North Sea fish stocks, United Kingdom, Spawning stock biomass (thousand tonnes)
Trends in spawning stock biomass vary from species to species and stocks can fluctuate substantially over relatively short periods. Most stocks are over-exploited and some stocks are at near historically low levels. For example, the spawning stock biomass of North Sea cod fell from 157,000 tonnes in 1963 to 38,000 tonnes in 2001, a decrease of 76 per cent, although it has since increased slightly to 46,000 tonnes in 2004.
The North Sea herring population was seriously affected by over-fishing in the 1970s. The closure of the North Sea fishery between 1978 and 1982 allowed stocks to recover. From the late 1980s there was another decline in stocks of North Sea herring. This recovered again from the mid-1990s and in 2004 the stock was at the highest level recorded for 40 years.
Biomass estimates are also used to evaluate whether the spawning population of each stock is sustainable. In 2003 the percentage of fish stocks around the UK which were categorised as being at full reproductive capacity and harvested sustainably was 30 per cent. This means that for 70 per cent of stocks spawning levels were insufficient to guarantee stock replenishment.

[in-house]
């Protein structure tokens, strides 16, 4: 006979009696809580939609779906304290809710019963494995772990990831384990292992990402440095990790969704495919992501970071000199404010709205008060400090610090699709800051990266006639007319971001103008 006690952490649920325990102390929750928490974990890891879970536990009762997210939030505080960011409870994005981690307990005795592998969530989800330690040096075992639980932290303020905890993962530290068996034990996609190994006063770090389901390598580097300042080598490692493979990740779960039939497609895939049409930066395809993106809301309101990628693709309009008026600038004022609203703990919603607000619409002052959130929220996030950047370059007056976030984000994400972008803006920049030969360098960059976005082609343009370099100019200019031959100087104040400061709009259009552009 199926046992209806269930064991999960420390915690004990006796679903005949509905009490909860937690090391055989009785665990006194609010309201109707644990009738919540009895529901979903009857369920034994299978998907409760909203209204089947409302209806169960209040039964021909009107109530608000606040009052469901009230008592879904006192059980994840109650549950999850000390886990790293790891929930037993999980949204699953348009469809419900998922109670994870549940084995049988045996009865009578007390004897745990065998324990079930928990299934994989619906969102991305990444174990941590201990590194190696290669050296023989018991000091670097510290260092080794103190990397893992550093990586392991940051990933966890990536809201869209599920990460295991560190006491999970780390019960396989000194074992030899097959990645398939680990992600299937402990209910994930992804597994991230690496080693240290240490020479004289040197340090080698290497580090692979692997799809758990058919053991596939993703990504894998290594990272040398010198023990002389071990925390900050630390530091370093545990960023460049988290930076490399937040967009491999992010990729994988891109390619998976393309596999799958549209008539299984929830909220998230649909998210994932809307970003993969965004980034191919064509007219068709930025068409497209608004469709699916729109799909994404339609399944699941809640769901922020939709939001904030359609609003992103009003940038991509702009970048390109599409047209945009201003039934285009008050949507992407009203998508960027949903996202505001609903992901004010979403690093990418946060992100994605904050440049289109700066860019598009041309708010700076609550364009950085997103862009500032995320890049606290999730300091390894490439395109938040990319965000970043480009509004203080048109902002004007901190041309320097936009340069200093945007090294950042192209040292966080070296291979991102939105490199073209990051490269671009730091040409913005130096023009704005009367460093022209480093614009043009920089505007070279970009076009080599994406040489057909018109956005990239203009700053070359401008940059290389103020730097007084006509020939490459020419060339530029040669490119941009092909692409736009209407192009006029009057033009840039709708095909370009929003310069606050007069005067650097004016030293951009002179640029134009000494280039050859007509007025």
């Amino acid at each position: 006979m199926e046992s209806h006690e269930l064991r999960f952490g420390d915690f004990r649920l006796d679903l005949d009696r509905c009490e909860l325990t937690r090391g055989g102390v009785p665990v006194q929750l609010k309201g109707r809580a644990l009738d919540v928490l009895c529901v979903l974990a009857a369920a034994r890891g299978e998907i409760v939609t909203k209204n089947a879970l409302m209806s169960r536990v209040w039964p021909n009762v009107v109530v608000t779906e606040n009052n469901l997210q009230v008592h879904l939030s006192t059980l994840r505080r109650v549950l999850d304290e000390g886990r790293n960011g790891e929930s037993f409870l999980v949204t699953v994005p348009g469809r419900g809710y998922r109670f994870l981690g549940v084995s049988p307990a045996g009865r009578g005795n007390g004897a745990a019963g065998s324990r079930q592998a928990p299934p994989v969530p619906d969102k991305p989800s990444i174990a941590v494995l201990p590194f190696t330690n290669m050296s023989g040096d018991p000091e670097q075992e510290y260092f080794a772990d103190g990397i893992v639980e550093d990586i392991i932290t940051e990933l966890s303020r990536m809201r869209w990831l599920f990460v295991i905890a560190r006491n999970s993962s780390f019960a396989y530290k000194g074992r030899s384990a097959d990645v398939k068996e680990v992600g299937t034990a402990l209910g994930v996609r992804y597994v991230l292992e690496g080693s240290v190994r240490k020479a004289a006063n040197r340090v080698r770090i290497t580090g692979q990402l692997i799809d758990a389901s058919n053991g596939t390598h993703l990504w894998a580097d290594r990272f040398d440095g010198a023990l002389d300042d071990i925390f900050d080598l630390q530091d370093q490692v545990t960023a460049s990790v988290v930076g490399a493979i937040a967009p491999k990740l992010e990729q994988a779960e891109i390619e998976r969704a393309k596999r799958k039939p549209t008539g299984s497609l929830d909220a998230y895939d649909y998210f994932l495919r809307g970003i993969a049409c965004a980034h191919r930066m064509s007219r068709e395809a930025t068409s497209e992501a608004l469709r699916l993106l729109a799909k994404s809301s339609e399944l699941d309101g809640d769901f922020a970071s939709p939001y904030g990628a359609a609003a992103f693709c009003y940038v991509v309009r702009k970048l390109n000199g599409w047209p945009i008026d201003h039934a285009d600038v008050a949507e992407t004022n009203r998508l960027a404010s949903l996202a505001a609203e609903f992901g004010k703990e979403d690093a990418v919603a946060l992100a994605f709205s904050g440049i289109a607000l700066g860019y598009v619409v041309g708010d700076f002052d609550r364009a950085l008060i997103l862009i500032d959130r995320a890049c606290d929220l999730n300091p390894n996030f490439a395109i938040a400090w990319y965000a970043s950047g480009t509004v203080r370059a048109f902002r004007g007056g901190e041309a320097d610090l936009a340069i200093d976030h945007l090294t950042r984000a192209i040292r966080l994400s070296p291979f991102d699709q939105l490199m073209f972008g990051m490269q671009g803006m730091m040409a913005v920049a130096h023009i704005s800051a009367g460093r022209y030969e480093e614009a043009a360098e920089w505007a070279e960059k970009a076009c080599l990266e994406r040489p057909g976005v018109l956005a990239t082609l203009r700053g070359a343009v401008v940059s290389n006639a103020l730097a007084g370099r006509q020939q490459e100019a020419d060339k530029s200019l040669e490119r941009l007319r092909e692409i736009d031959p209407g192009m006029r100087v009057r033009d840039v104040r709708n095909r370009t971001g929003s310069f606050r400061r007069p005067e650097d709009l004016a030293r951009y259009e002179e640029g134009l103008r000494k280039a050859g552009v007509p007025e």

Sources: The Centre for Environment, Fisheries and Aquaculture Science (CEFAS), International Council for the Exploration of the Sea (ICES), Department for Environment, Food and Rural Affairs (Defra)
Notes: The spawning stock biomass estimates are those produced by the ICES based on mathematical models that use time series information on international catches and fishing activity and estimates of relative abundance from research vessel surveys. The spawning stock biomass is the mass of the stock of mature fish with reproductive potential.